The Castle of Llyr, in addition to having the most Welsh name in the Prydain Chronicles, introduces one of the best characters in the book series: the gigantic mountain cat, Llyan. You can always tell when an author loves cats and is writing from their own experience, including terrible, willful behavior peppered with affection that is almost lethal. Diana Wynn Jones is another classic author for this sort of thing.
The story begins at Caer Dallben, when the Princess Eilonwy gets the worst news imaginable: she must travel to live with a lord and lady and learn to be a proper young noblewoman. No more swordplay and adventures, in their place she’ll learn to curtsy, dance, and cross-stitch. In this we see surprisingly modern sensibilities for a YA novel from 1966. The story is primarily from Taran’s perspective, but Eilonwy’s concerns are treated as valid and she is presented as a robust and three-dimensional character. She wants to live her own life and doesn’t see the value in learning to curtsy, but she comes slightly around on the idea when the promise of learning magic is thrown into the mix.
Adding to the mix, Eilonwy is slated for marriage to an absolute putz by the name of Prince Rhun. Taran is forced to make nice with this bumbling idiot, pretending that he isn’t wishing ill on him as he falls off docks and into water or rides into danger without realizing it. This serves as the primary moral throughout the story, with Taran learning that he has to still be a just and kind person to people who are unfairly getting what he wants. Eilonwy in addition is mad about this affair, understandably believing that she should have a say in who she marries.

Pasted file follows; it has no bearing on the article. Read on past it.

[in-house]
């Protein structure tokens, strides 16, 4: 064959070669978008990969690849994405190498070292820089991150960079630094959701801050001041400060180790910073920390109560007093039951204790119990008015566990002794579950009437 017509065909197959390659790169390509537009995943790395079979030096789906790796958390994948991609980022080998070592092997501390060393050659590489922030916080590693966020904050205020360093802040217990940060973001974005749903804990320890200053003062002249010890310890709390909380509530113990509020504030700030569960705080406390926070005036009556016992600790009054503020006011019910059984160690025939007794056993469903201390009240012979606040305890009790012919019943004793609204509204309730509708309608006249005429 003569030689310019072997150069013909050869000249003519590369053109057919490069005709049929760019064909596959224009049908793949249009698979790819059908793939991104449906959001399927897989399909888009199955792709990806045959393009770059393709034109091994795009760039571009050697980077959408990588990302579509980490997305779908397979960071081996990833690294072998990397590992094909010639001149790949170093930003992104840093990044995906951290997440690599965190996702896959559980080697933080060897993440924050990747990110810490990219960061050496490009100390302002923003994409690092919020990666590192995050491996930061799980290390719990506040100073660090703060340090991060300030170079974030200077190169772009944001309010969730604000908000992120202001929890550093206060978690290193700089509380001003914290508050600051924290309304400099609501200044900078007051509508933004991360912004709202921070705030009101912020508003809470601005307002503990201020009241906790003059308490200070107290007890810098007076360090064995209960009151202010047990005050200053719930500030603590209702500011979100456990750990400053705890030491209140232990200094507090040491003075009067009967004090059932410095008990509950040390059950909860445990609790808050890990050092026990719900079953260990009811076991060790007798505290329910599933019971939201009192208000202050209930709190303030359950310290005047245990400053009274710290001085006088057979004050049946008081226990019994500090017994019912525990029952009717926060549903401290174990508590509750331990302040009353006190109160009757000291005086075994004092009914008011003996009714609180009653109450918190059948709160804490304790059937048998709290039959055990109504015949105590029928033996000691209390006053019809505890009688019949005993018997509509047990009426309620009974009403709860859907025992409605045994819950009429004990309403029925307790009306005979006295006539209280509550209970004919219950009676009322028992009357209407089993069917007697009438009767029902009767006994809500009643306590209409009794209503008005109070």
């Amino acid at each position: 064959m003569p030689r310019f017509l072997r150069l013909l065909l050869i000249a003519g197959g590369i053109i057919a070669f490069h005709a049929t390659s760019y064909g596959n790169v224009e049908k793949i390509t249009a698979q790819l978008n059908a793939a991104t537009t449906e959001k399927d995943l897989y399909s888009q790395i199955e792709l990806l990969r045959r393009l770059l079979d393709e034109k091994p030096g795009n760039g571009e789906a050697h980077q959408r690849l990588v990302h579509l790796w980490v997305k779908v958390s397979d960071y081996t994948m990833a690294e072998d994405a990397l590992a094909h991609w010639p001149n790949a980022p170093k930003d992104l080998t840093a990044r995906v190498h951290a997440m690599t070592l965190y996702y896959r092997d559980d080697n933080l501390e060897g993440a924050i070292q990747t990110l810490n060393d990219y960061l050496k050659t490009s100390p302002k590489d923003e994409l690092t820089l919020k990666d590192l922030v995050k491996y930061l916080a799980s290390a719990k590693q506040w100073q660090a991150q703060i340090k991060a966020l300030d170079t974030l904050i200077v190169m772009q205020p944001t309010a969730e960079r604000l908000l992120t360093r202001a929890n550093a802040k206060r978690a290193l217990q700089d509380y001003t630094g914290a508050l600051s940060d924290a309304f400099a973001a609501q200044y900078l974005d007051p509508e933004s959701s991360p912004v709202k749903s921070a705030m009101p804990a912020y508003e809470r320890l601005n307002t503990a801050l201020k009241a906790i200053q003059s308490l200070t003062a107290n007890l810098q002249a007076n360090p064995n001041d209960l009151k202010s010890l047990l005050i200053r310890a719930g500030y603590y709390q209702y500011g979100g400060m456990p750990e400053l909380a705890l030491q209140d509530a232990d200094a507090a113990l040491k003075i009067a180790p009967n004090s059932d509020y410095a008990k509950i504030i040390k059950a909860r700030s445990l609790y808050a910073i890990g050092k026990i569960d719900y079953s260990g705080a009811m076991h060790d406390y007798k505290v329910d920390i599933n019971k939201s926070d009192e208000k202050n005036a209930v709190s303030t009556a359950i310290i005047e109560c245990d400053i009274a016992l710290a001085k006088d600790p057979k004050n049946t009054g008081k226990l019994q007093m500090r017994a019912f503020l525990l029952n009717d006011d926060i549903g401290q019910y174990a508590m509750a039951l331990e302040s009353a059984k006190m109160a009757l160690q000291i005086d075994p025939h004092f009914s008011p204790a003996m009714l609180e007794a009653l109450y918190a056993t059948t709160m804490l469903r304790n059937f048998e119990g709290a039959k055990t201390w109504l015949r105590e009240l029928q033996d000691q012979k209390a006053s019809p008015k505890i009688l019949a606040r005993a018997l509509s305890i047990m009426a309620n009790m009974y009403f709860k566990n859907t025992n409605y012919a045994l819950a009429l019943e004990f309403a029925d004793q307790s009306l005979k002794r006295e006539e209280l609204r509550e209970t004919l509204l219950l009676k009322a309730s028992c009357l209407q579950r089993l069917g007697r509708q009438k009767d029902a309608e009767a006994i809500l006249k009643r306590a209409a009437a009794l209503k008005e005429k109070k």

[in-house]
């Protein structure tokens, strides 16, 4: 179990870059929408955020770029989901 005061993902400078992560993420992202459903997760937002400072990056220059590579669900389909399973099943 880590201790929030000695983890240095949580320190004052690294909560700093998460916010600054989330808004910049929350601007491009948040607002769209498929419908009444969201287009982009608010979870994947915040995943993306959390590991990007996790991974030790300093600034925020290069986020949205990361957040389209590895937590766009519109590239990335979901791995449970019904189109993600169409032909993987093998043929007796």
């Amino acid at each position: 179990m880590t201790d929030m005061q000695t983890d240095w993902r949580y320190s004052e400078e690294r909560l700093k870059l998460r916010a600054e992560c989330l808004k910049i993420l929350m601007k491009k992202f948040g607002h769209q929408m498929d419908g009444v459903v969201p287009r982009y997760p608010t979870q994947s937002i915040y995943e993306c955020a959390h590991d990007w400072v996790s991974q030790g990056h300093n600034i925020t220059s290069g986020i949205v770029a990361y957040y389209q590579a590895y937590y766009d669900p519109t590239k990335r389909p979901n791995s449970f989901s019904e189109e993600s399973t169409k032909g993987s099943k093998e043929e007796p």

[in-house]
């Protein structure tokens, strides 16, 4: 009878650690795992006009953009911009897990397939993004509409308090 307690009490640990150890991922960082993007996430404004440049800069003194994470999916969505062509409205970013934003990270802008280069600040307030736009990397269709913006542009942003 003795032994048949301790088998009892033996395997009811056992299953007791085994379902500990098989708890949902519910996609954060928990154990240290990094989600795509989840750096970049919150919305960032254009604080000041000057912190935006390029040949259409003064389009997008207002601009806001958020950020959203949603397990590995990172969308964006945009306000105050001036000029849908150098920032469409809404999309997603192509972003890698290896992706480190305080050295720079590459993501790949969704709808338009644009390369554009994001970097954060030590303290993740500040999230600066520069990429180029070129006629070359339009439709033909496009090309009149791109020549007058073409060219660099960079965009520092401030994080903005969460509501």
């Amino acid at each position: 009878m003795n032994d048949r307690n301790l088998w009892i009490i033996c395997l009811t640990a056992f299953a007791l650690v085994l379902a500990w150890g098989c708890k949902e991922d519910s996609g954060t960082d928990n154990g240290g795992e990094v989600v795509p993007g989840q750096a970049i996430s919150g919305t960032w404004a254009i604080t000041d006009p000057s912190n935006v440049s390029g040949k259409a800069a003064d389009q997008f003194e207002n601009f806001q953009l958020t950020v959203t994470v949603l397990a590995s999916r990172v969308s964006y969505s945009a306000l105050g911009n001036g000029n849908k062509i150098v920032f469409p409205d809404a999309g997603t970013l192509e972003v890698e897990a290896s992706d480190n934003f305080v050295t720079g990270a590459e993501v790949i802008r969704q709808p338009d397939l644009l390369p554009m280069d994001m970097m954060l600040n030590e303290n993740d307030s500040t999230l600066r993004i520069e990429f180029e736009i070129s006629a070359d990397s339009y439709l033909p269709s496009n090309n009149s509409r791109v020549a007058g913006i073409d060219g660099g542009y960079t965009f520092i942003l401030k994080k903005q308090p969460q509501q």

Trouble ensues when Eilonwy is kidnapped by the scheming Magg, chief steward of Eilonwy’s new home. Taran and Rhun must travel across the island of Mona, encountering the aforementioned giant cat, the malicious and pathetic giant Glew, and the scheming machinations of the evil witch queen Achren. Taran continues to grow across his adventures, learning to be brave and compassionate in equal stead, even when it doesn’t benefit him.
I recommend reading this book much the same as I recommend the others. Two thumbs up, lots of fun.